|Shoes off please...|
We have a shoes off policy in our house and I love it.
Living in the country with 3 active children under ten years of age who race inside and out continuously, the floor as you can imagine would get quite covered with soil, sand and mud. With shoes off, I can immediately feel when the floor needs a sweep and I can clean up before the dirt gets ground in.
While I certainly sweep out the house every day, I don't have the time or inclination to mop it daily too. In an effort to keep the housekeeping as simple as possible, we decided when the house was built to have all hard floor surfaces and a shoes off policy - the only exception are inside slippers in winter.
|The floorboards are still looking good after 10 years - amazing to think that they were rejects.|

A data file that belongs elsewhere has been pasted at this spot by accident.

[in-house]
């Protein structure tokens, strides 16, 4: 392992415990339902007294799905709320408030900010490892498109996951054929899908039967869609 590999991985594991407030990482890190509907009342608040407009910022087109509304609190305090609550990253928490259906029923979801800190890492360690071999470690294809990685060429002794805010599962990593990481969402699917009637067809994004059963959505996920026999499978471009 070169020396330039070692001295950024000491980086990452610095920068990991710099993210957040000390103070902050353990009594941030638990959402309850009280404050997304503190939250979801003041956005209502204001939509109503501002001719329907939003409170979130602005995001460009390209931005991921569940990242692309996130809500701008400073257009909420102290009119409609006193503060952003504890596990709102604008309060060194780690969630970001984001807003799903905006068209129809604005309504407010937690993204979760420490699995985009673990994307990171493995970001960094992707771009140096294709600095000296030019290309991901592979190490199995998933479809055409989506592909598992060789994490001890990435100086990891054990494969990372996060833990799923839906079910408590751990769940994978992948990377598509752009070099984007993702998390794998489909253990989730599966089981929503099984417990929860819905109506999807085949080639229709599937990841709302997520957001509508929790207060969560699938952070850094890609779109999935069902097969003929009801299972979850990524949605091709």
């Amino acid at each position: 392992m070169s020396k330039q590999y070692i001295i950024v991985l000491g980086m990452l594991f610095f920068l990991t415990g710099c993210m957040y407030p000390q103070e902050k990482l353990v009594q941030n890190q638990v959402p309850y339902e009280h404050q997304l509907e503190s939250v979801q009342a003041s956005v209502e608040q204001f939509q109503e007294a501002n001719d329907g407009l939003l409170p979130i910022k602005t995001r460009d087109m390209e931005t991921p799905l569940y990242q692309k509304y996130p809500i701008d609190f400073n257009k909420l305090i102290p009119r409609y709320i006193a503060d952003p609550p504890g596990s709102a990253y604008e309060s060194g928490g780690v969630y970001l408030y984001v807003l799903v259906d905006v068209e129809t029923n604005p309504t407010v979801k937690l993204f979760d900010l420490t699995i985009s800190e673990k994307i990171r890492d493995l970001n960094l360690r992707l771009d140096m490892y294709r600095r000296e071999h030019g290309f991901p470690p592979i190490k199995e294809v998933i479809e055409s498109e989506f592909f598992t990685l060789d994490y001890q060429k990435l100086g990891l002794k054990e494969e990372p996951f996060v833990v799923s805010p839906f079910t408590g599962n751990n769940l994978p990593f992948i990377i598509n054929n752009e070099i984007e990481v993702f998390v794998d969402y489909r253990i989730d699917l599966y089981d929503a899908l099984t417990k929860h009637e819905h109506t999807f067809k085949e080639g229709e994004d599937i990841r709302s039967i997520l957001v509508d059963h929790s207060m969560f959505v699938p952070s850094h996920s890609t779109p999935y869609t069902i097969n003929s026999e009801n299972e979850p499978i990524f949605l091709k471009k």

When Evan and I taught permaculture in many parts of Asia, we became accustomed to the practice of shoes off inside and really appreciated it. We all spend a lot of time sitting, playing, reading, tumbling around, and sometimes eating on the floor.
Not only does the floor stay cleaner, it also helps us to keep the shoes all in one place - who knows, some of them might end up where all the odd socks go!?! A shoe-free home also helps to keep the non-toxic floor finish looking good for a lot longer saving on the cost and resources to renew it.
I like the feeling of a nice smooth floor under my feet. In summer time particularly, it is cooling on the polished concrete in the kids pod.
|The polished concrete floor in the kids' rooms is so easy to maintain. |
I designed a lip-free edge on the step to outside so I can easily sweep out the dust.
I also appreciate the removable and washable couch cover.